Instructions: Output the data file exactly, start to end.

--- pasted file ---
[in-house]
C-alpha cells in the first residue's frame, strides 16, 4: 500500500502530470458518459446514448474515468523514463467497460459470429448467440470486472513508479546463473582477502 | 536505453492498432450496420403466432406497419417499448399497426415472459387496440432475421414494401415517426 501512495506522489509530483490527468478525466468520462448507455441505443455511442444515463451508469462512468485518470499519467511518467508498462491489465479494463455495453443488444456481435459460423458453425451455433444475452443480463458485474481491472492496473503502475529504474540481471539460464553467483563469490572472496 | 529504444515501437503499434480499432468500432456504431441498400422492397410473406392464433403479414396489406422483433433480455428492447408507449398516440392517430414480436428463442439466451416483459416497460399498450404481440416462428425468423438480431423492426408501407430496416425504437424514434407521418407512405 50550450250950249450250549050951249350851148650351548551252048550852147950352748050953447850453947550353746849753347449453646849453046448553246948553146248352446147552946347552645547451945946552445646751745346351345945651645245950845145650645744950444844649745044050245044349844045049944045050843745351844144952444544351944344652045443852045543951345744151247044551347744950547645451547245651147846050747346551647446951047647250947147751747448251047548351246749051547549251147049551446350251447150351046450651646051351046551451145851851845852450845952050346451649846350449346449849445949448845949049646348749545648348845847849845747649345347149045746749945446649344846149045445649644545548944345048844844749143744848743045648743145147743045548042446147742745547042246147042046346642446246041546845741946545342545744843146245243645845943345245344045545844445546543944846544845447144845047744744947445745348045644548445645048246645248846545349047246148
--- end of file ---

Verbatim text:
[in-house]
C-alpha cells in the first residue's frame, strides 16, 4: 500500500502530470458518459446514448474515468523514463467497460459470429448467440470486472513508479546463473582477502 | 536505453492498432450496420403466432406497419417499448399497426415472459387496440432475421414494401415517426 501512495506522489509530483490527468478525466468520462448507455441505443455511442444515463451508469462512468485518470499519467511518467508498462491489465479494463455495453443488444456481435459460423458453425451455433444475452443480463458485474481491472492496473503502475529504474540481471539460464553467483563469490572472496 | 529504444515501437503499434480499432468500432456504431441498400422492397410473406392464433403479414396489406422483433433480455428492447408507449398516440392517430414480436428463442439466451416483459416497460399498450404481440416462428425468423438480431423492426408501407430496416425504437424514434407521418407512405 50550450250950249450250549050951249350851148650351548551252048550852147950352748050953447850453947550353746849753347449453646849453046448553246948553146248352446147552946347552645547451945946552445646751745346351345945651645245950845145650645744950444844649745044050245044349844045049944045050843745351844144952444544351944344652045443852045543951345744151247044551347744950547645451547245651147846050747346551647446951047647250947147751747448251047548351246749051547549251147049551446350251447150351046450651646051351046551451145851851845852450845952050346451649846350449346449849445949448845949049646348749545648348845847849845747649345347149045746749945446649344846149045445649644545548944345048844844749143744848743045648743145147743045548042446147742745547042246147042046346642446246041546845741946545342545744843146245243645845943345245344045545844445546543944846544845447144845047744744947445745348045644548445645048246645248846545349047246148